Sunday, April 17, 2011

Book Review: Future Imperfect

Media Type: Book
Title: Future Imperfect
Author: K. Ryer Breese
Publisher: St. Martin's Griffin
Pages: Paperback; 320
Release Date: April 26, 2011
Source: Publisher/TBS
Intended Reading Group:
Young Adult

Content Screening:
Violence, language and sexual content

HDB Rating:
3 Keys to My Heart

Ade Patience can see the future and it's destroying his life. When the seventeen-year-old Mantlo High School student knocks himself unconscious, he can see days and decades into his own future. Ade's the best of Denver's "divination" underground and eager to join the heralded Mantlo Diviners, a group of similarly enabled teens. Yet, unlike the Diviners, Ade Patience doesn't see the future out of curiosity or good will; Ade gives himself concussions because he's addicted to the high, the Buzz, he gets when he breaks the laws of physics. And while there have been visions he's wanted to change, Ade knows the Rule: You can't change the future, no matter how hard you try.

Ade sees the future. Unfortunately the only way he can see that glimpse is through having a massive concussion. Oh sure, it used to be easier, but as time has passed Ade has had to go to greater and greater lengths to get that peek into the future. Even worse? He's addicted to the high that only that can produce. This is the character that we follow through Future Imperfect and I'm not kidding when I say that his head is a very strange place to be. Ade is like a walking case study for addicts. Although his addiction happens to be to concussions, his habits really show those of any person who is an addict. Ade's brain is addled, and the reader takes a seat in it as the story progresses.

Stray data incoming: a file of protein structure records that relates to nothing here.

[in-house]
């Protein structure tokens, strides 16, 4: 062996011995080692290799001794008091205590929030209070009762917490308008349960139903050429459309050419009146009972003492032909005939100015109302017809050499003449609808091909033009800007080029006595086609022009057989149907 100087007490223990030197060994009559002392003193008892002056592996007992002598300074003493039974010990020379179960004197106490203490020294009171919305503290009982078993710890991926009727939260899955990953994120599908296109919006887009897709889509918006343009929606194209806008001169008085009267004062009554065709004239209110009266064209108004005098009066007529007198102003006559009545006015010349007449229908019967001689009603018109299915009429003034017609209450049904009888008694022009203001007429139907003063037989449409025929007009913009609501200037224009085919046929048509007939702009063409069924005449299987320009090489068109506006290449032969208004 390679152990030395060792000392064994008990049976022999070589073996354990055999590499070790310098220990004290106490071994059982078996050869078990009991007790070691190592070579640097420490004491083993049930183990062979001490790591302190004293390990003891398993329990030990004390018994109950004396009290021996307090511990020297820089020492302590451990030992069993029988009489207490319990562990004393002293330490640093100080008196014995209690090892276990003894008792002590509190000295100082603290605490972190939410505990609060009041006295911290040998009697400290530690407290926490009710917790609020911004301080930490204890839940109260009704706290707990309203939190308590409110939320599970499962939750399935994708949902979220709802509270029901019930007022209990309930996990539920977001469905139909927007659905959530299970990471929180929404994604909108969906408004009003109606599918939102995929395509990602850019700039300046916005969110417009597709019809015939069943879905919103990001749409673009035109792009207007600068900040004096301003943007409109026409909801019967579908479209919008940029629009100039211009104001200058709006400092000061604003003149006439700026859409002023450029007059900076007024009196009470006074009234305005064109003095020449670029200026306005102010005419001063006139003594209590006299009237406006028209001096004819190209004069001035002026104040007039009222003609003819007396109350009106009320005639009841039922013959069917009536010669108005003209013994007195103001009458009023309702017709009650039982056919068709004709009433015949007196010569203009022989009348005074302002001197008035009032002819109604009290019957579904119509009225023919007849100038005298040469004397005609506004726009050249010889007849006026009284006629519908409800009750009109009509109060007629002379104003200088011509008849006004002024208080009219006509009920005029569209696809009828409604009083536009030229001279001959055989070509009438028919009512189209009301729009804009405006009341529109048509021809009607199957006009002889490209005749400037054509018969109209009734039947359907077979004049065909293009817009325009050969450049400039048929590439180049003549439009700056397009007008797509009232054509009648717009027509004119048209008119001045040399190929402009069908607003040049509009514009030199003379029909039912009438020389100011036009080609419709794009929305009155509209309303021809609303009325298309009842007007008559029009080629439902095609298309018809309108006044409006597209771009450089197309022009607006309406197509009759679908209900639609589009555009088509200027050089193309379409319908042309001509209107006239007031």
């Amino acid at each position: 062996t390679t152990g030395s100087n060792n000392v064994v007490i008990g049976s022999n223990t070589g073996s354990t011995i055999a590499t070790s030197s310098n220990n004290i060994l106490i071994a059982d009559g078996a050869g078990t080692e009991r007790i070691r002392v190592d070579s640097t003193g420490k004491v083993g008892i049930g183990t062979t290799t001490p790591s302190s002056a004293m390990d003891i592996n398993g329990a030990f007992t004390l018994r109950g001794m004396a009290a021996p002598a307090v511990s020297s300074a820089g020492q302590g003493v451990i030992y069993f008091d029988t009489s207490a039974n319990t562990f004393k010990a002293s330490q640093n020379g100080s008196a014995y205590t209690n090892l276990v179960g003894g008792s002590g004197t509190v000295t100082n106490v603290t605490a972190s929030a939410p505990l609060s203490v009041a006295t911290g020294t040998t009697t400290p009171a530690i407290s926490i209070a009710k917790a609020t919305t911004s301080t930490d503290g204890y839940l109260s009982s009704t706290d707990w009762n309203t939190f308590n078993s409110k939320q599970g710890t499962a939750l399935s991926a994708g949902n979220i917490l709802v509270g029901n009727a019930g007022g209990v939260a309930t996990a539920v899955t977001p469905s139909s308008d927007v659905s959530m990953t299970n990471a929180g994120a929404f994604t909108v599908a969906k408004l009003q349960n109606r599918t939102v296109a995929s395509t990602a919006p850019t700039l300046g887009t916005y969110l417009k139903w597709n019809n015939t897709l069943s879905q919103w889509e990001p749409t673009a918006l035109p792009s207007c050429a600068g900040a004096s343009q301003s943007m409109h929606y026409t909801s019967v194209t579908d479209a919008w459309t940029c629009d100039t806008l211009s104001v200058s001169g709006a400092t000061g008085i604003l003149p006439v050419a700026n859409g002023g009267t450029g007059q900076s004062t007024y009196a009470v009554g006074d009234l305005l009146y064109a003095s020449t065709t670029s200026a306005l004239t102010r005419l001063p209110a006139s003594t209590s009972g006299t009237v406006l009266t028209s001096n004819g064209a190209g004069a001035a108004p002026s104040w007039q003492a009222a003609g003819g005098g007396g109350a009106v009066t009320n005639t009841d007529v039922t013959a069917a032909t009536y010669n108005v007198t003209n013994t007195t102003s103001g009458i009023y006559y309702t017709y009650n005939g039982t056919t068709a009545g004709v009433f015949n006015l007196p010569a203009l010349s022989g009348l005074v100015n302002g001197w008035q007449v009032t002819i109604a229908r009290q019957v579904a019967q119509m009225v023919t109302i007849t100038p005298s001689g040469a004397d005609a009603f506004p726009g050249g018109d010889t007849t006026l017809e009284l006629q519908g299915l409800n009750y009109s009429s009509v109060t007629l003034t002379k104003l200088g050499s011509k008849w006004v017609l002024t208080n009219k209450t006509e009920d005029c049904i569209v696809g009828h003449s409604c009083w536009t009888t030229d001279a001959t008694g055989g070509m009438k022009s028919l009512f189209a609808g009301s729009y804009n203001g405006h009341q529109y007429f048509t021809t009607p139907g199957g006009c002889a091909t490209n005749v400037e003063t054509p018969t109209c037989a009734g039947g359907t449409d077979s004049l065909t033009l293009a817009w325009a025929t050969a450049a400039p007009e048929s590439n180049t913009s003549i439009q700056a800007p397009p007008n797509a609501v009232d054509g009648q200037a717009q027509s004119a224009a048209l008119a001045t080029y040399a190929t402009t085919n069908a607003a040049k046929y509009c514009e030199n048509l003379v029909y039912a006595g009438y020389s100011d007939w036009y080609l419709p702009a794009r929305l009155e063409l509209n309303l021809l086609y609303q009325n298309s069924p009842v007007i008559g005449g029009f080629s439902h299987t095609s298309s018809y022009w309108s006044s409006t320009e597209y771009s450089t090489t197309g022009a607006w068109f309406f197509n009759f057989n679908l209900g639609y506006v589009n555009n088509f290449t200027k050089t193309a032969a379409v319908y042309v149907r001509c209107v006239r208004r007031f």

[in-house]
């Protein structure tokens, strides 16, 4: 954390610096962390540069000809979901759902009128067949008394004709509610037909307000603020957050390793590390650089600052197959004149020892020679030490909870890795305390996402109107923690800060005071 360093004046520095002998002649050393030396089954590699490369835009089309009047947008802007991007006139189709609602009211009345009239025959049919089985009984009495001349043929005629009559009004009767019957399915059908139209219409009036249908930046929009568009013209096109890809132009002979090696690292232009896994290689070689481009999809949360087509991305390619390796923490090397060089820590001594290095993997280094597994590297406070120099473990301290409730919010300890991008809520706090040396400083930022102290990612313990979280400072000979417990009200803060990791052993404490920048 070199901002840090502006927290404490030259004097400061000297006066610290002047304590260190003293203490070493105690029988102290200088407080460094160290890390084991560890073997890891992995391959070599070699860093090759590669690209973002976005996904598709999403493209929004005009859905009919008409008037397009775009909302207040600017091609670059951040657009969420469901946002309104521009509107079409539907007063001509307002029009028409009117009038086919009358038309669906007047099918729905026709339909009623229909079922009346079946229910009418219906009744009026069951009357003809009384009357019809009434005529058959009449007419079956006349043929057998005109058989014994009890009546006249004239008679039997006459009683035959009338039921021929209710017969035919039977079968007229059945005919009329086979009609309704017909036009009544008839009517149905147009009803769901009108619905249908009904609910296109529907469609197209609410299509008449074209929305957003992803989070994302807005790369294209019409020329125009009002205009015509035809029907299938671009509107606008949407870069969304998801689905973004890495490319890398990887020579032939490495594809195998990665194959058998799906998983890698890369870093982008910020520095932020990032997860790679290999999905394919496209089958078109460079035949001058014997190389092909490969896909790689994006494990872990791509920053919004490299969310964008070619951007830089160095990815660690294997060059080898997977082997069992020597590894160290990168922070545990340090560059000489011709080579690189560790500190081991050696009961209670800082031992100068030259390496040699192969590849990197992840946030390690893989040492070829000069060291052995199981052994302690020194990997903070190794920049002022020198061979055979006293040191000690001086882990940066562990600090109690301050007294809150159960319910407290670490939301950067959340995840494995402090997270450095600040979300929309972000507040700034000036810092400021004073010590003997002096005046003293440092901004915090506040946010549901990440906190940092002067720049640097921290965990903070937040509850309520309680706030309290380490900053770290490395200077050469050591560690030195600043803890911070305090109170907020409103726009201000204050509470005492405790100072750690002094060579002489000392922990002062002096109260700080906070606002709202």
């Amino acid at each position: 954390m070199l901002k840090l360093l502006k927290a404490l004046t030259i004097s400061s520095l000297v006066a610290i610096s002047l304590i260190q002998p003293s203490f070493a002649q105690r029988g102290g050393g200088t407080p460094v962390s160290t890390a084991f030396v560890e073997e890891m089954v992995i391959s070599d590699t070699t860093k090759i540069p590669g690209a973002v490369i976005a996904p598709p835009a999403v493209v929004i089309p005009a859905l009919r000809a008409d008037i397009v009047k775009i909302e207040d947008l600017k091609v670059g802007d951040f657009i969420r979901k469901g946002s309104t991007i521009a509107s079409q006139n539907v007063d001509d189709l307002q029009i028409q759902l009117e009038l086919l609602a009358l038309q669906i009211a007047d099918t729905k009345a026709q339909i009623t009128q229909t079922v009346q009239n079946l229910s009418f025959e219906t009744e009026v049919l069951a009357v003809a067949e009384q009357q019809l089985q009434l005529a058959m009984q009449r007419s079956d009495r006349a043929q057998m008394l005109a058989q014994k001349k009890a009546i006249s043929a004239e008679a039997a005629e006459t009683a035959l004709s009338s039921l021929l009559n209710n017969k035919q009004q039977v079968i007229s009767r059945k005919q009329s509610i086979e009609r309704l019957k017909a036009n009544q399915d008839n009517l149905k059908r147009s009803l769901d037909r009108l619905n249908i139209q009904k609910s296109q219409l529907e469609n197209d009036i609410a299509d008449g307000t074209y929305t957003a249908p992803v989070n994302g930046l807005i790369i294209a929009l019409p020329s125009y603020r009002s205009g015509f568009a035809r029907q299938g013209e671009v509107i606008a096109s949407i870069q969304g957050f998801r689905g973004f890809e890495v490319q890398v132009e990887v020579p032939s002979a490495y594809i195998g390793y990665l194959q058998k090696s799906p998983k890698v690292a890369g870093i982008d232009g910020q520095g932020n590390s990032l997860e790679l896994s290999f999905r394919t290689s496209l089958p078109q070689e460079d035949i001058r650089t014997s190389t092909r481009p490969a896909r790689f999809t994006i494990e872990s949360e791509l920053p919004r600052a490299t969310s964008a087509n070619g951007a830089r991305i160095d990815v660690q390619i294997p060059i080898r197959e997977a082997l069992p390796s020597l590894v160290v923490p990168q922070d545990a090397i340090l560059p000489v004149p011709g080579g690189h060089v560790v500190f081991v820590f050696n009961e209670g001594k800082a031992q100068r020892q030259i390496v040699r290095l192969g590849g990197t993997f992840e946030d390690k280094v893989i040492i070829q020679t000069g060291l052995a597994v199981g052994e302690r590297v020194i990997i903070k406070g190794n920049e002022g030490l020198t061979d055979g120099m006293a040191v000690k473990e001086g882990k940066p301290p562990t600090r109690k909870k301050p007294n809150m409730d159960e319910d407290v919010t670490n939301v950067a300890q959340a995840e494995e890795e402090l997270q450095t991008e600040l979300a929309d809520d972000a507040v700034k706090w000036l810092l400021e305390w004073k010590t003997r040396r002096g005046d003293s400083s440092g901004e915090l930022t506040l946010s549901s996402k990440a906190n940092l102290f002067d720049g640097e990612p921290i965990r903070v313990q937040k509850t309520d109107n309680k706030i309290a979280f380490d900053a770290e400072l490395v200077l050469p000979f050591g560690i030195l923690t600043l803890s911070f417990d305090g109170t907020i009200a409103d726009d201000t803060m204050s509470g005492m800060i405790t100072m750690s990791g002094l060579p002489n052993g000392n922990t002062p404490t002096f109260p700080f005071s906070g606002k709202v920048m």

I'll admit that this book really took me a while to fully appreciate. The situations that happen are so messed up (trust me there isn't another way to describe it) that I often couldn't fully wrap my mind around what was going on. Ade's relationship with his mother is an odd one, and then when Vauxhall enters the picture things get even weirder. It isn't that I didn't like Ade. I understood him as an addict, and I saw him as a person who is kind of lost in their own mind. However I had such a hard time actually feeling like I was a part of him, that being in his brain was disconcerting and made the story kind of hard to read.

By far my favorite part of the whole story was when Ade sees a potentially violent end to someone he knows when he glimpses the future. It is at this point that his whole being kind of changes, and I began to see more into the Ade that was trapped under his addiction. As the story nears the ending, things clear up, the reader sees more of the real world that Ade lives in, and honestly I started to feel more a part of him than I did before. However it took so long for me to get to that point that I really had a hard time enjoying the book as a whole.

If I'm rambling, I apologize. The truth is that Future Imperfect was definitely a wild ride, but honestly one that I don't think I was fully prepared for. This book is one of a kind for me this year. It is unlike anything that I've read so far. I was really hoping that would be enough to keep me invested. However there were just some parts of this book that were so out there, I admittedly felt a little lost. I think there is a lot to love, and I'm sure that there are plenty of readers out there who will throughly enjoy this book. Ade and Vauxhall have their quirks, but their story is definitely fascinating. I say give it a try. You might find something you love!

FTC Disclosure: I received a review copy of this book in exchange for a fair and honest review. I was not monetarily compensated for my opinion.


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